Teens, particularly girls, will connect listening with caring. They might not always listen to you, and that’s okay, but if they feel as though you aren’t listening to them, they might feel as though you don’t care. It’s easy to dismiss their worries or mood swings as part of the normal ups and downs of adolescence – and it absolutely might be – but it’s still important to let them know that you hear them, that you notice them, and that you’re there for them.
Reduce gaming time – let them game with friends.
True, it might feel easier to catch a falling star in a glass jar, but anything you do can make a difference. Research has found that teens who spend more than four hours a day gaming can be vulnerable to depression, but there is a way to turn that risk around – let them game with friends. Boys who spend time gaming with friends, or those who are connected to friends either online or in real life appear to be protected from the depressive effects of heavy gaming. Girls who spend a lot of time gaming and who are socially active online are less lonely and less socially anxious, but they also show lower self-esteem. The reason behind your teen’s gaming is important. Researchers suggest that if it seems to be an attempt to ward of loneliness or to cope with the world, it might be time to step in to reduce the time spent at the console. Otherwise, if it’s a way to socialise or to connect with others, either in person or online in interactive games, there’s less likely to be a need for concern.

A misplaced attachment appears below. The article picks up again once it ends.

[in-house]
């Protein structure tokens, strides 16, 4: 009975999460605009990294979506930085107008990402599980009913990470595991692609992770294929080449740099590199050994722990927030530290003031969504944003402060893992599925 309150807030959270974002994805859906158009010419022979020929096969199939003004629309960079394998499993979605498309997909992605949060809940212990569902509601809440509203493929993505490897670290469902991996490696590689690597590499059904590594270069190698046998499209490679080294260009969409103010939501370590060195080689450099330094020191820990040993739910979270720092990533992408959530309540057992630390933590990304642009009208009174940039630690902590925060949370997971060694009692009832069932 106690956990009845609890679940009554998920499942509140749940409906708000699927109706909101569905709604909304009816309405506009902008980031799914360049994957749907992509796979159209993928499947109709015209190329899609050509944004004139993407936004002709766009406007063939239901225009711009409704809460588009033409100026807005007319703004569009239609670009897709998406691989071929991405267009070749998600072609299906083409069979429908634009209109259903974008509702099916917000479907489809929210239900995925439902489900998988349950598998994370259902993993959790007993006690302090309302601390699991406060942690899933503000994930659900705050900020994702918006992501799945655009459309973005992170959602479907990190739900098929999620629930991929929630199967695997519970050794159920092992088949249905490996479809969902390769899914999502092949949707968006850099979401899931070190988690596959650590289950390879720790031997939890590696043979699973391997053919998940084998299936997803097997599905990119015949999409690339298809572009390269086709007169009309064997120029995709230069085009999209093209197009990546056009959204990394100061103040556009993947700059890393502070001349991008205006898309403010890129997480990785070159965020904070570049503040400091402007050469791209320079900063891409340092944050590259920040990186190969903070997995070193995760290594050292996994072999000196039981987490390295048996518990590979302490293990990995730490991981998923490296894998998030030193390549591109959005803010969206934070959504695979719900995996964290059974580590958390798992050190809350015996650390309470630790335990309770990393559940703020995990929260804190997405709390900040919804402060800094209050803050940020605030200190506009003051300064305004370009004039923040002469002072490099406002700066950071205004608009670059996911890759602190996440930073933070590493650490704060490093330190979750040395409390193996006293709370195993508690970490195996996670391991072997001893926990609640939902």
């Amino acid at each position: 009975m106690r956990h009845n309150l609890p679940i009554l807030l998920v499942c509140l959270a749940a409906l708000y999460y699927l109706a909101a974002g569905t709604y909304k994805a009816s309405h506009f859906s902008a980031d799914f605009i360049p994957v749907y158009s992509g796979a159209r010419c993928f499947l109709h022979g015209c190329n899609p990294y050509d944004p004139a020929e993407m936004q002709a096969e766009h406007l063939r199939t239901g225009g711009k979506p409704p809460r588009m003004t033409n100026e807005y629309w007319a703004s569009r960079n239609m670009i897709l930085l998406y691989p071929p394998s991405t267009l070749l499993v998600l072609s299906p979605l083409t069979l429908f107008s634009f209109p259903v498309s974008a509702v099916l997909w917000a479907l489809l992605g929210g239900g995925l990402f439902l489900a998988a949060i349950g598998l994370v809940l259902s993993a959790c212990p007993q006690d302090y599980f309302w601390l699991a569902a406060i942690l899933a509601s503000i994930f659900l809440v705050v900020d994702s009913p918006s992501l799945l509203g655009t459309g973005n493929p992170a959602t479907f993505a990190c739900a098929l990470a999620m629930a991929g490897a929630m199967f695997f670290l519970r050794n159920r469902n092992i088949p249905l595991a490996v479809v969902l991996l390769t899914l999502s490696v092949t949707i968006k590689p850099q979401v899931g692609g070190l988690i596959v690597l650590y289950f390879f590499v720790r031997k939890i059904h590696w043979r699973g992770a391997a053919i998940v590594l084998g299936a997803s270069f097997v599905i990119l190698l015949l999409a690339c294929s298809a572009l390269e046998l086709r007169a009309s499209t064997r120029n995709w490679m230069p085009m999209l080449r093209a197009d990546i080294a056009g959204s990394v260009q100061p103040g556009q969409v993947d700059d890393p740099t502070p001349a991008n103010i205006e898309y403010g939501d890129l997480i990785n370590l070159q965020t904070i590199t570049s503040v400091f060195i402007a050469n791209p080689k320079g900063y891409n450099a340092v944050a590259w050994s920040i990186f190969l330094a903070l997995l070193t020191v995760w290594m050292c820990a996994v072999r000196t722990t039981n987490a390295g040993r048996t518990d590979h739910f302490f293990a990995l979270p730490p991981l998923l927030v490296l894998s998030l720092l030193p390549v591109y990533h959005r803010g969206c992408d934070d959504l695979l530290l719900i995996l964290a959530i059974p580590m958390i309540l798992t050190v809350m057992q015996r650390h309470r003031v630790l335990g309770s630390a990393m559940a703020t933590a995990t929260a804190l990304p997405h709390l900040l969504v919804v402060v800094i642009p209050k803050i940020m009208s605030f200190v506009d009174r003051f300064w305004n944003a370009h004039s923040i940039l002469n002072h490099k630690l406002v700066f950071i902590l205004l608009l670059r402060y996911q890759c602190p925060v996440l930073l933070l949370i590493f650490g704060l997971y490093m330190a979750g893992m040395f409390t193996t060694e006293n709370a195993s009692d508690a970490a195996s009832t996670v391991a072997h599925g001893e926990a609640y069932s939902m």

Every day say something positive, and find something positive in everything.